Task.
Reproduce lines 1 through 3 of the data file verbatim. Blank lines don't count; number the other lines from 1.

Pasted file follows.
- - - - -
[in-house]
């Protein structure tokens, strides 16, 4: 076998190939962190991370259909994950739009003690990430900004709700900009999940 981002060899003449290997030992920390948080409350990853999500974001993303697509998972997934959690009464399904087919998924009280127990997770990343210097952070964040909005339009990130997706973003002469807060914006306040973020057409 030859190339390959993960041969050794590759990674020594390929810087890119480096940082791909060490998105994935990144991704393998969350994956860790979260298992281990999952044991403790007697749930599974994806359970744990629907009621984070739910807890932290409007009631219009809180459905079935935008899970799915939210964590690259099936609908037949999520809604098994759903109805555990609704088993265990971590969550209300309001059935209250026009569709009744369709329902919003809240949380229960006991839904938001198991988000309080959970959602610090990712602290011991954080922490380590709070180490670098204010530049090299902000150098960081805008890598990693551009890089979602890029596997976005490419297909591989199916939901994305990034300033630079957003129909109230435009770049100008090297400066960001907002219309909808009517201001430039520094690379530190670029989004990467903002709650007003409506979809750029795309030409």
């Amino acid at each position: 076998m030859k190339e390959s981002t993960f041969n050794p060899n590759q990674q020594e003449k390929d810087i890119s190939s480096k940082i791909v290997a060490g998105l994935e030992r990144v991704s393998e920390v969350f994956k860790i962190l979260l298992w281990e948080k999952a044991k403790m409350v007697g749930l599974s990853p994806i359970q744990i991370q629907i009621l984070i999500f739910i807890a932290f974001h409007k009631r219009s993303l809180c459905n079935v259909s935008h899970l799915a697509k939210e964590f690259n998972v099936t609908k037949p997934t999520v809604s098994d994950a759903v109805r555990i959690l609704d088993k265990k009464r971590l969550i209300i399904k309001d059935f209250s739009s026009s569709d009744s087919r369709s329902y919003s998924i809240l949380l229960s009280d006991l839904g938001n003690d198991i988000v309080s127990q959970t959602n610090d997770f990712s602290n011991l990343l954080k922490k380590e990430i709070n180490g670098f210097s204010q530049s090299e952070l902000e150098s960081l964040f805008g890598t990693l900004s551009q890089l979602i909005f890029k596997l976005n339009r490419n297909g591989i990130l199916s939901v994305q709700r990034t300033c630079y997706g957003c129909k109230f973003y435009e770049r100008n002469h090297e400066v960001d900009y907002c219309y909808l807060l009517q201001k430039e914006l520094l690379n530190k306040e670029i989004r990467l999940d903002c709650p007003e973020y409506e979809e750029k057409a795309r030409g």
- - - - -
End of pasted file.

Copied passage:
[in-house]
């Protein structure tokens, strides 16, 4: 076998190939962190991370259909994950739009003690990430900004709700900009999940 981002060899003449290997030992920390948080409350990853999500974001993303697509998972997934959690009464399904087919998924009280127990997770990343210097952070964040909005339009990130997706973003002469807060914006306040973020057409 030859190339390959993960041969050794590759990674020594390929810087890119480096940082791909060490998105994935990144991704393998969350994956860790979260298992281990999952044991403790007697749930599974994806359970744990629907009621984070739910807890932290409007009631219009809180459905079935935008899970799915939210964590690259099936609908037949999520809604098994759903109805555990609704088993265990971590969550209300309001059935209250026009569709009744369709329902919003809240949380229960006991839904938001198991988000309080959970959602610090990712602290011991954080922490380590709070180490670098204010530049090299902000150098960081805008890598990693551009890089979602890029596997976005490419297909591989199916939901994305990034300033630079957003129909109230435009770049100008090297400066960001907002219309909808009517201001430039520094690379530190670029989004990467903002709650007003409506979809750029795309030409």
């Amino acid at each position: 076998m030859k190339e390959s981002t993960f041969n050794p060899n590759q990674q020594e003449k390929d810087i890119s190939s480096k940082i791909v290997a060490g998105l994935e030992r990144v991704s393998e920390v969350f994956k860790i962190l979260l298992w281990e948080k999952a044991k403790m409350v007697g749930l599974s990853p994806i359970q744990i991370q629907i009621l984070i999500f739910i807890a932290f974001h409007k009631r219009s993303l809180c459905n079935v259909s935008h899970l799915a697509k939210e964590f690259n998972v099936t609908k037949p997934t999520v809604s098994d994950a759903v109805r555990i959690l609704d088993k265990k009464r971590l969550i209300i399904k309001d059935f209250s739009s026009s569709d009744s087919r369709s329902y919003s998924i809240l949380l229960s009280d006991l839904g938001n003690d198991i988000v309080s127990q959970t959602n610090d997770f990712s602290n011991l990343l954080k922490k380590e990430i709070n180490g670098f210097s204010q530049s090299e952070l902000e150098s960081l964040f805008g890598t990693l900004s551009q890089l979602i909005f890029k596997l976005n339009r490419n297909g591989i990130l199916s939901v994305q709700r990034t300033c630079y997706g957003c129909k109230f973003y435009e770049r100008n002469h090297e400066v960001d900009y907002c219309y909808l807060l009517q201001k430039e914006l520094l690379n530190k306040e670029i989004r990467l999940d903002c709650p007003e973020y409506e979809e750029k057409a795309r030409g």